Point-to-Multipoint Communication

In its simplest definition, point-to-multipoint communication is a distinct type of one-to-many connection where multiple paths from a single location open to multiple locations. It is abbreviated as P2MP, PTMP or PMP.

This type of connection is commonly used in telecommunications, IP telephony and wireless internet. It enables private enterprises to establish connectivity to offices in remote locations and provide long-range wireless backhaul solutions for different sites.

IP telephony is a term used on technologies that employ the Internet Protocol’s packet-switched connections to exchange fax, voice and other data that was previously carried over through PSTN (public switched telephone network). The term has also become synonymous to VoIP, although VoIP is often associated with actual services offered by many network providers.

Point to Multi-Point

Point-to-Multipoint Topology consists of a central base station that supports other subscriber stations. It has a bridge known as the base station bridge or root bridge, where all data that passes between the wireless bridge clients initially go through. The entire topology uses the same network resources from a single location, which are then shared among multiple locations.

In a broadcast connectivity, PTMP sends information from one uplink to multiple downlinks. In this setup, remote sites are limited to the receive-only mode, so there is only one transmission between the uplink and downlink. Should there be a need to add receive-only sites, it can be done without affecting the size of the uplink.

In the case of point-to-multipoint bridging, one access point talks directly to other access points, with each one also serving as another access point within a network.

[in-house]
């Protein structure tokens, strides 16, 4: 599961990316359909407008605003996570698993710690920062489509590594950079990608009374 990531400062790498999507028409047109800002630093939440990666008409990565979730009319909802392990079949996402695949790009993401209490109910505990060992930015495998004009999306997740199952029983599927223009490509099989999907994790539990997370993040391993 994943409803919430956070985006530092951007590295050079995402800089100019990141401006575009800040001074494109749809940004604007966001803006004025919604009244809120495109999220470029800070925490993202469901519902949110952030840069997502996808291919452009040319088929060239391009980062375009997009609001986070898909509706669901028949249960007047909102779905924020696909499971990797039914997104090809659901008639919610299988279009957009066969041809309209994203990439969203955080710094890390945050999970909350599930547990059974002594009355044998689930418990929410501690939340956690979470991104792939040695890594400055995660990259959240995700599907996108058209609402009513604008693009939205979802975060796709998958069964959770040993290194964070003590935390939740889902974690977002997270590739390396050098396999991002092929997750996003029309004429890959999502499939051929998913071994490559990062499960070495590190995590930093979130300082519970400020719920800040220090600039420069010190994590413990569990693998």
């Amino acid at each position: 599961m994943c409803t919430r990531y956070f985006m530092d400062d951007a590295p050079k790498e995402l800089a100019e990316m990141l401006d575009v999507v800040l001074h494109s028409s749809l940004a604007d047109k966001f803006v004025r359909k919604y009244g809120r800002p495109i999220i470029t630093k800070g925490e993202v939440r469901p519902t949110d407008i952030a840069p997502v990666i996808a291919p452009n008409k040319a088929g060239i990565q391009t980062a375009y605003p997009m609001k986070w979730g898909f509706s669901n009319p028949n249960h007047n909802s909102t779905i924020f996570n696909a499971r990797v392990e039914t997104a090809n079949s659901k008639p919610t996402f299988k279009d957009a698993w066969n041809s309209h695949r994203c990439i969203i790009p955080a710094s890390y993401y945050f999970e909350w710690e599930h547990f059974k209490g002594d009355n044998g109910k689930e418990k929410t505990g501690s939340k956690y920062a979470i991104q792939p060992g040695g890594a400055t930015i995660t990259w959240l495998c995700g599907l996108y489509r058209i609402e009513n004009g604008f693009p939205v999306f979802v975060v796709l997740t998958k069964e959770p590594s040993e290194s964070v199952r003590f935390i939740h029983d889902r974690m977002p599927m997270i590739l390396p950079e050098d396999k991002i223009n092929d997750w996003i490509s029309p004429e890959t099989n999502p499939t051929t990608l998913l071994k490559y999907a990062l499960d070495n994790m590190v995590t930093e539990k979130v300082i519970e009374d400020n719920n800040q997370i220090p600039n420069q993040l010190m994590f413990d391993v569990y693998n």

A P2MP link, on the other hand, is a type of multipoint link that consists of a central connection endpoint (main point) and multiple peripheral remotes. Data transmitted from the main point is received by all the peripheral remotes, but data coming from a peripheral remote is only received by the central connection endpoint, not by other peripheral remotes.

A PTMP system is designed as both single and bidirectional. It consists of a central antenna or an array of antennas that broadcast to several receiving antennas. It uses a form of time division multiplexing that allows several users to share the same frequency channel. Because the signal is divided into different time slots, transmission can be done in rapid succession, while using only a part of a channel’s capacity.

Point-to-point vs. Point-to-multipoint

Differentiating between these two types of communications is as easy as understanding the labels. But for illustration purposes, take for example a WAN connection. If connectivity is only shared between two offices in different cities, WAN is transmitting point to point. There’s only one sender and one receiver.

If, however, a WAN connection is broadcasting to multiple receivers or destinations, it is transmitting from one point to multiple points.

Advantage and Disadvantage of Point-to-Multipoint Communication

Easily Deployed

When adding a receiver site in a PMP network, the needed equipment only needs to be deployed to the subscriber’s location, and the system is set up and expanded. It is vital to note, however, that remote sites must be within visibility and range of a base station.

Lack of Interconnectivity

In the case of a PMP node technology, nodes cannot interact with other nodes due to the directional antenna. The interaction of peripheral remotes in a PTMP link is also limited to the Main Point but never among remotes.